Number two: there was a randomized trial by Carol Wagner and again Bruce Hollis from the Medical University of South Carolina, where they gave 4,000 international units of vitamin D each and every day to a group of pregnant women, and had absolutely phenomenal results with lowering many common risks of pregnancy. But probably extremely, significantly lowering by almost 50 percent the preterm births.
That got their attention and so was our attention. That's like, "Okay, how do we put this into a project to make for a healthier world?" Because if we can address it there, you got it through life.
The other part of that project that is extremely significant is that it's intended to be a community project. Where can we find communities of all kinds of race? Basically, here in San Diego, here in X, Y, Z community. It could also be a community of Mercola listeners with tens of thousands. Because number one, it's certainly statistically significant. It will show a difference.
But we really want to do with this community grouping is to have this community or each and every community. And I say march on city hall. It's time to provide the incentive to our public health officials to take action. It's only going to be done, in my mind, through a coordinated community-type effort, where if it's done, say, in San Diego, we will have enough women right here in San Diego to literally show up at government meetings of public health to demand action for everybody in their community.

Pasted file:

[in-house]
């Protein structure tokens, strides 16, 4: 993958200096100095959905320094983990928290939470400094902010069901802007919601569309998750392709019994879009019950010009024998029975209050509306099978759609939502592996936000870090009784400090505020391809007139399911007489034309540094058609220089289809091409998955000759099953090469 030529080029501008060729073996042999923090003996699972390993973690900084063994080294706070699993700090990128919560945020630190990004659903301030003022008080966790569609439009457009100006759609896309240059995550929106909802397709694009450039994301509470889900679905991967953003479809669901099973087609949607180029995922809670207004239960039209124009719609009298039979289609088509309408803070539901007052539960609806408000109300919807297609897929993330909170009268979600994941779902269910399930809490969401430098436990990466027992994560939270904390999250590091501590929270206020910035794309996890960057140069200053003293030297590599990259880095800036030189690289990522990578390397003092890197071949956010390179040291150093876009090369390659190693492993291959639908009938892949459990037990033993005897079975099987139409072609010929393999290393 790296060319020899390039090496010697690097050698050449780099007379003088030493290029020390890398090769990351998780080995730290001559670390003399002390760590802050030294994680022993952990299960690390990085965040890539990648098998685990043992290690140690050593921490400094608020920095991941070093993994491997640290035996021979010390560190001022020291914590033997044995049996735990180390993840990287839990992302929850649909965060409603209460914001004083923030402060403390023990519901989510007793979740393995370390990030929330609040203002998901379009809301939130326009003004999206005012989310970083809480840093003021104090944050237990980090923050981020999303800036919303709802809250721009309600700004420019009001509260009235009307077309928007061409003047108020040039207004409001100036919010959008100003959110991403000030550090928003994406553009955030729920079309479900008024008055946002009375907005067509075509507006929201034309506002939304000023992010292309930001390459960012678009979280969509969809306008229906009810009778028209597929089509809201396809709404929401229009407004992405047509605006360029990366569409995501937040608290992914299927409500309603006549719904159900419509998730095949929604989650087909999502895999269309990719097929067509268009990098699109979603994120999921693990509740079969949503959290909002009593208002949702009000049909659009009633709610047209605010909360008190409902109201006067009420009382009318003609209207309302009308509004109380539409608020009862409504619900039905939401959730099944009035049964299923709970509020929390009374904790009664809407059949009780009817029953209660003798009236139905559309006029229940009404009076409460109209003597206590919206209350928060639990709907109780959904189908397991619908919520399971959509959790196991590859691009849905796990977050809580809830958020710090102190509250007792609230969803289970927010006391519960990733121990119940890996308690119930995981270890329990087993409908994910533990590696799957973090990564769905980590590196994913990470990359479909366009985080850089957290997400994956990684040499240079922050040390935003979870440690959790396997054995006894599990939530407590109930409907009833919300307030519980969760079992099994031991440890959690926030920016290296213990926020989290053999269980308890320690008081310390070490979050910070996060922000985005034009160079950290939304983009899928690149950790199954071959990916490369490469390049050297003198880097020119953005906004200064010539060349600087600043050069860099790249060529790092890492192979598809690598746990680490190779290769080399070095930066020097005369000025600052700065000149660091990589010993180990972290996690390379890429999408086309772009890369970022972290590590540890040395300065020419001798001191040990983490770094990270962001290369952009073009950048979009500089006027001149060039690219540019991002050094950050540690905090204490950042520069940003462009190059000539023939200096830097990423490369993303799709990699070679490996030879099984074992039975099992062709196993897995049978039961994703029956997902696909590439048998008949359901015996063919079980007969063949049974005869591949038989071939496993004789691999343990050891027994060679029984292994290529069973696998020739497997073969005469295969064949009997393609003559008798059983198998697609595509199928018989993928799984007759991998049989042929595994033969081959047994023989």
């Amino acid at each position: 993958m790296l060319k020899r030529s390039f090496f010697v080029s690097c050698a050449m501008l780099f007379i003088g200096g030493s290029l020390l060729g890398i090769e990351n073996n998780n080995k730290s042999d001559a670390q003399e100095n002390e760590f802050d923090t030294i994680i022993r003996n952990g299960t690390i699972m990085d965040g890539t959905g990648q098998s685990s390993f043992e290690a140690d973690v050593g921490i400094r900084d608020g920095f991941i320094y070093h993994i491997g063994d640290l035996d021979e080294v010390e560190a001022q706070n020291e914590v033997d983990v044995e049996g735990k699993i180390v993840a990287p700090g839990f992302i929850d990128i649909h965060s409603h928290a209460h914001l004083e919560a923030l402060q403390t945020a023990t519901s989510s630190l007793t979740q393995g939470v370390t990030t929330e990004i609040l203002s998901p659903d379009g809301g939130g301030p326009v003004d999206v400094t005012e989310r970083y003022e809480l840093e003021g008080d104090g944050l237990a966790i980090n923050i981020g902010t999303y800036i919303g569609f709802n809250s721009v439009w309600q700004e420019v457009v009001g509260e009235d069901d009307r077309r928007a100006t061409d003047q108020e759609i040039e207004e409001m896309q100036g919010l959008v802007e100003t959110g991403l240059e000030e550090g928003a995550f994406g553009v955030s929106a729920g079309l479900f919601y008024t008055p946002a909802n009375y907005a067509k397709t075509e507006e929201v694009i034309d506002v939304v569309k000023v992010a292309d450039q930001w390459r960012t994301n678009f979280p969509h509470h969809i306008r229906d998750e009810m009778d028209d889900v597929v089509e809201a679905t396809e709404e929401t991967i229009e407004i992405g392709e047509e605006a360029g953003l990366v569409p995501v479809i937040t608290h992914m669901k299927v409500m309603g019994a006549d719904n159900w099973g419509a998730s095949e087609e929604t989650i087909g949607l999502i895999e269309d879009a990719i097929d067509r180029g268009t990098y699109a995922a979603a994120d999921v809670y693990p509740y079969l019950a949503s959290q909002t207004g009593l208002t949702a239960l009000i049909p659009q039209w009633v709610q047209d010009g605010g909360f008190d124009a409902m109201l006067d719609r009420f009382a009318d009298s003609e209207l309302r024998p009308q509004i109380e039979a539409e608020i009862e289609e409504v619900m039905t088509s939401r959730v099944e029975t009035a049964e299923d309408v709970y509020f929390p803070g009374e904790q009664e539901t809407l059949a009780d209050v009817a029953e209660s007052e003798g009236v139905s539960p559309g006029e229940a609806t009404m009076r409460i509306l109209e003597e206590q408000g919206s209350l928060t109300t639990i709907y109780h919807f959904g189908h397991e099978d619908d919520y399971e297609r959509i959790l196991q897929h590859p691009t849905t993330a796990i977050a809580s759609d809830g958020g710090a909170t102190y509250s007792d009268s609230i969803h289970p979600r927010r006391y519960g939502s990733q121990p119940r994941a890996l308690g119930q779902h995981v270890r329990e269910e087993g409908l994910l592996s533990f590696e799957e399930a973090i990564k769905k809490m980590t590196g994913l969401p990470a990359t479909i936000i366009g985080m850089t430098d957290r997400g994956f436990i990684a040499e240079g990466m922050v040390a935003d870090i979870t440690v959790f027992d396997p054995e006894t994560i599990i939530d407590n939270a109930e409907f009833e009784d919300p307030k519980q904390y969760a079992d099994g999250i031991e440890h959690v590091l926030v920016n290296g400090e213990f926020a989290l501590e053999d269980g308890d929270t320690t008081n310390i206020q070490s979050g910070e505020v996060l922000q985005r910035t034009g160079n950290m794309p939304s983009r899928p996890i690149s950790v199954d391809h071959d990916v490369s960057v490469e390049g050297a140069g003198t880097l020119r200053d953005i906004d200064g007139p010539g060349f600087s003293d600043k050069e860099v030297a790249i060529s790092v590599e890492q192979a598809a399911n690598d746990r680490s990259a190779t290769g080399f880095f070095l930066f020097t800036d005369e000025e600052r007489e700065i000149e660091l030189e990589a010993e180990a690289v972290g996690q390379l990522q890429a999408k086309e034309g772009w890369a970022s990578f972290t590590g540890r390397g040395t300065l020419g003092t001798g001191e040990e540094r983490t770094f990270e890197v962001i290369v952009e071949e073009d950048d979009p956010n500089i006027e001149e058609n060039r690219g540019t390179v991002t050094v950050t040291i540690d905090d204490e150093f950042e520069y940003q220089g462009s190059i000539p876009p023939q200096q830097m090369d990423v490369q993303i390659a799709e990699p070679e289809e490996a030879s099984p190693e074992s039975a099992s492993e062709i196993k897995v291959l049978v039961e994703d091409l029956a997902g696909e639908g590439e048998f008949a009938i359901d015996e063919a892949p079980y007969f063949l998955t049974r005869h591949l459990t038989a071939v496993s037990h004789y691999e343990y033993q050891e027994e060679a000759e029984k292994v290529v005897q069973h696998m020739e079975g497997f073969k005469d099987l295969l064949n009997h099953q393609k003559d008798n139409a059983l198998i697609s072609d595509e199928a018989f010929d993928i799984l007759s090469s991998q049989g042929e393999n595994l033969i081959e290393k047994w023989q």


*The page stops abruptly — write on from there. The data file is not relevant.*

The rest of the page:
I certainly would like to expand that to major groups like yours, which say, you know, "We may not physically be able to do something." But you can make a big enough noise that things will happen, because you've pulled the people together. That's our latest and greatest; it's called Protect Our Children Now.
DM: How does one become involved in this project?
CB: We will launch it formally toward the end of April. It will be very easy. The pregnant women will be doing three different vitamin D tests. It has a slightly different structure from our ongoing one. The infant will as well. We already have the information about that on our website under our Protect Our Children Now Project link.
DM: Okay. Good.
CB: You can find out about it there.
DM: Are there any public health agencies cooperating with this or participating?
CB: Joe, I wish there were. I wish there were.